“Nebraska maintains an unemployment rate of 3.8 percent—less than half the nationwide unemployment rate of 8.2 percent,” he adds. “Unemployment insurance and worker’s compensation insurance costs also are lower than the national average.”
The Joplin region, meanwhile, lays claim to a location nearly equidistant between Los Angeles and New York, as well as the Mexico and Canada borders. Of particular importance to DCs and warehouses, three Class I and two regional shortline railroads serve the region, providing direct access to major ports on the Gulf of Mexico and Pacific Ocean.
“The opening of I-49 in late 2012 will create a north-south interstate complement to the existing I-44, and connect the Midwest to the Southwest,” says O’Brian. “The Joplin Regional Airport provides commercial and airfreight service, and three other commercial airports are within driving distance of the region.”
The Joplin region offers a productive workforce, reasonable operating costs, and a high quality of life. Fiber-optic backbones provide data access throughout the area and around the world.
The region served by the Hoosier Energy Power Network also receives considerable attention from businesses and site consultants looking for transportation, distribution, and logistics opportunities because of its proximity to important highway, rail, and water transportation routes, along with several population centers that offer highly trained workforces.
Based in Bloomington, Ind., Hoosier Energy provides electricity through a distribution system of member-owned cooperatives to developed sites and industrial parks along the I-70, I-65, I-64, and I-74 corridors, with significant workforces located in adjacent metropolitan areas such as Indianapolis, Louisville, Cincinnati, and Evansville. As a generation and transmission cooperative, Hoosier Energy operates coal, natural gas, and renewable energy power plants, and delivers power through a 1,500-mile transmission network.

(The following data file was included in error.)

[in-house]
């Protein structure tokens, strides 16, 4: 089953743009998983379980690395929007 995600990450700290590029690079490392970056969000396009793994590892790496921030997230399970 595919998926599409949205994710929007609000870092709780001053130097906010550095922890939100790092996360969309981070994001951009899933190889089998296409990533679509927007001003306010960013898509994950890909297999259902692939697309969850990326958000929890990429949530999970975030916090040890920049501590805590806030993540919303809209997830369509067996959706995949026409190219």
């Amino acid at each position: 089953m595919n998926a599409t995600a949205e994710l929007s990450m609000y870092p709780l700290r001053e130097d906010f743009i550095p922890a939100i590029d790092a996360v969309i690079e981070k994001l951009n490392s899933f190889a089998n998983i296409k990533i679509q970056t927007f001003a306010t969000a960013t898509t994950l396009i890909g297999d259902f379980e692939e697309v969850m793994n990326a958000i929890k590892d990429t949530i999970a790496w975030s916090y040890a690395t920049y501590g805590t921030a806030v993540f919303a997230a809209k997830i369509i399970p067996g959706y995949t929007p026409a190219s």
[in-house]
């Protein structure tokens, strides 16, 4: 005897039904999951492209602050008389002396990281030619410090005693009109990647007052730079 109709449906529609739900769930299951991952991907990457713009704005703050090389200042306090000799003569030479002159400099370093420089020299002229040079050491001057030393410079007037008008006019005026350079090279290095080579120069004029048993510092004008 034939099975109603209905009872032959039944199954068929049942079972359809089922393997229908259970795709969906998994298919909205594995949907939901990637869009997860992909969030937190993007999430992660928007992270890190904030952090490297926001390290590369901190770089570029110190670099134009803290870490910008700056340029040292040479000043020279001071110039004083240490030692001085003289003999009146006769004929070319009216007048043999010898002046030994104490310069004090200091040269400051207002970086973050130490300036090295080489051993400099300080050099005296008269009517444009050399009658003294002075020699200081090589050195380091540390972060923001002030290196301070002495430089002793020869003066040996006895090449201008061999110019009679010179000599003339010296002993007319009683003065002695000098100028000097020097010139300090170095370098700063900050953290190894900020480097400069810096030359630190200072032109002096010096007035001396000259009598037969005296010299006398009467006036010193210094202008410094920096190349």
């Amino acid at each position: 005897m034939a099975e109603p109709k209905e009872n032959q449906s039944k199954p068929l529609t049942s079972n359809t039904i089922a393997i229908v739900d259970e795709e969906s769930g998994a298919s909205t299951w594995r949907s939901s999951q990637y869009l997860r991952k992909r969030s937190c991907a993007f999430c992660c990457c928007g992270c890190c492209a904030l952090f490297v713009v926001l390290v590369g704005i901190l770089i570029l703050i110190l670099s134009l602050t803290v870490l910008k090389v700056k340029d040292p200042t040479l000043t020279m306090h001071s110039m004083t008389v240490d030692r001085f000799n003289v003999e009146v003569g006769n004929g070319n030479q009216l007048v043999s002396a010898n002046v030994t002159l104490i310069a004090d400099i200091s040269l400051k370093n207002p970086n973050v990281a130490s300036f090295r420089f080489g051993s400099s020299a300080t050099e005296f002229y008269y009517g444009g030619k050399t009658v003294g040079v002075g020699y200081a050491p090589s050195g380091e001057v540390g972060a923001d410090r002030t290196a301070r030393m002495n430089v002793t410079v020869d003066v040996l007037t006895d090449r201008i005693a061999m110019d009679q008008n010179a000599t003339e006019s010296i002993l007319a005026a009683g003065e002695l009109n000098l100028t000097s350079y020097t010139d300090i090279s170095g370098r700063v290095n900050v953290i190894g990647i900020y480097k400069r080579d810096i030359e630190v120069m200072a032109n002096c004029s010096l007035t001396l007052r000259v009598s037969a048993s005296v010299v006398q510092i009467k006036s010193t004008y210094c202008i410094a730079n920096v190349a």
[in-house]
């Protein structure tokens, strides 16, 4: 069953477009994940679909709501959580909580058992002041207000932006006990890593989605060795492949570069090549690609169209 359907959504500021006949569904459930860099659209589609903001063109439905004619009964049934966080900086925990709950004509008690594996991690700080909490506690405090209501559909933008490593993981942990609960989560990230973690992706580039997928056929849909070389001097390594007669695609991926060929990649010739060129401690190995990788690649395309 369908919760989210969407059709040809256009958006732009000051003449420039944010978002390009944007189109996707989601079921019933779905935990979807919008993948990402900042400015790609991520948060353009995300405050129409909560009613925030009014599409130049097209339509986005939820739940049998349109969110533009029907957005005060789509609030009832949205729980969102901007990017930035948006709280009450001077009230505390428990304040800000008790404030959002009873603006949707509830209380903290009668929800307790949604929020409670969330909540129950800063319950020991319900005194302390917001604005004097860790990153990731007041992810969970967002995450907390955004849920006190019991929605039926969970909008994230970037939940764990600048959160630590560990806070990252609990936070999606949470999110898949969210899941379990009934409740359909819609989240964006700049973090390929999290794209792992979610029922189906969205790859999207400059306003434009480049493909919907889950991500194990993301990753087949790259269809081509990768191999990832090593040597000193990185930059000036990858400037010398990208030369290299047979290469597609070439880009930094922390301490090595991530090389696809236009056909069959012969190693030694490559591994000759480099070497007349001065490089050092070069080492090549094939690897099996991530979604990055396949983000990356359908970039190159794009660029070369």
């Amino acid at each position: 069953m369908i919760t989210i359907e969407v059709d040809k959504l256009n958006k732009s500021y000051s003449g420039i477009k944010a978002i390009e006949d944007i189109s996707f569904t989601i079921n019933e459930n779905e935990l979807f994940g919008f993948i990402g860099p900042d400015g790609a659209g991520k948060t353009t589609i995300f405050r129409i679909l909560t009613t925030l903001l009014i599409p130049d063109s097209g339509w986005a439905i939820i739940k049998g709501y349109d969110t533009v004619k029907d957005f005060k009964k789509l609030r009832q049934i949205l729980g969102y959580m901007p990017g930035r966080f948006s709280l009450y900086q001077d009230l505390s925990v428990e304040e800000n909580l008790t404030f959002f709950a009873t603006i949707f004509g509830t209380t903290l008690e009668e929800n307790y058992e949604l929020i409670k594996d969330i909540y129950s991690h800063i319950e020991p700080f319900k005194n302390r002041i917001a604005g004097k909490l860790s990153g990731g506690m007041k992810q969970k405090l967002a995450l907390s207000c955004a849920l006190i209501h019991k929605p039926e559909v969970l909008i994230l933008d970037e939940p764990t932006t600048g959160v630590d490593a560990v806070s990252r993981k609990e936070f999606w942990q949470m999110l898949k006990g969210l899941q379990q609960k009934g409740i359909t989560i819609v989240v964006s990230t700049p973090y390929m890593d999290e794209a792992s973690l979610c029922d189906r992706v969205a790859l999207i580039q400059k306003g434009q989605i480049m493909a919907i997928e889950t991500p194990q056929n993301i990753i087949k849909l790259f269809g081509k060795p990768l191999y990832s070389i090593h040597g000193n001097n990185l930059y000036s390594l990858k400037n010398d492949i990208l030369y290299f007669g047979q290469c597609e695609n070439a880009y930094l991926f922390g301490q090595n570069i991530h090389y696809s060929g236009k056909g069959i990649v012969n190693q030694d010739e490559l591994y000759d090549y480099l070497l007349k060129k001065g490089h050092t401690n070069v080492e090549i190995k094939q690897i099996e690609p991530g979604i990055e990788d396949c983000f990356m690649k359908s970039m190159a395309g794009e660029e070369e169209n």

“Shovel-ready sites served by Hoosier Energy stretch over a wide region,” says Harold Gutzwiller, Hoosier Energy’s manager of key accounts and economic development. “The area’s eastern boundary offers one-day delivery to the East Coast, while the western boundary is only a short drive from St. Louis. Our entire service area provides easy proximity to southeastern and south-central markets such as Nashville, Memphis, and Atlanta.”
Interstate 65 runs through the heart of the Hoosier Energy service area. Interstates 75 and 57 run on the region’s respective eastern and western borders, providing a variety of routes that connect with the southern United States.
“Interstate 69 will have 65 miles of new lanes open in 2012, with additional interstate completed within the next two years,” adds Gutzwiller. “And Interstates 70 and 64 are convenient routes to East Coast ports and markets—and they provide access to the west. Both rail and Ohio River ports are available for transshipping as well.”
Attracting Major Players
“The area’s most recent distribution center success is a new one-million-square-foot facility being constructed for Amazon in Clark County, Ind., a Louisville suburb,” says Gutzwiller. “Amazon considers the Indiana labor force and business environment so advantageous it is opening its fourth distribution center here.”
“The I-65 corridor continues to be an important logistics thoroughfare for Indiana from Chicago to the Ohio River and points south, as shown by recent expansions and new facilities along this route,” says Gutzwiller.
Growth is also a hallmark of the Gateway Commerce Center in St. Louis, served by Ameren. Tenants include Procter & Gamble, Hershey’s, Unilever, and Walgreens.
“Walgreens opened a new DC and fulfillment center for its online operations,” Welge says. “And it employs robotics.”
Powered, of course, by reliable, low-cost energy sources.
For information on participating in an Economic Development Supplement, contact James O. Armstrong at 314-984-9007 or [email protected].
Low-cost Electricity: Top 15 States
Utility rates are an important consideration in site selection decisions. Missouri, Kentucky, Nebraska, and Indiana offer some of the lowest electricity costs in the nation.
|Rank/State||Average Electricity Rate for All Sectors
(cents per kilowatthour)
|4. North Dakota||6.44|
|6. West Virginia||6.62|
|11. South Dakota||7.05|
SOURCE: U.S. Energy Information Administration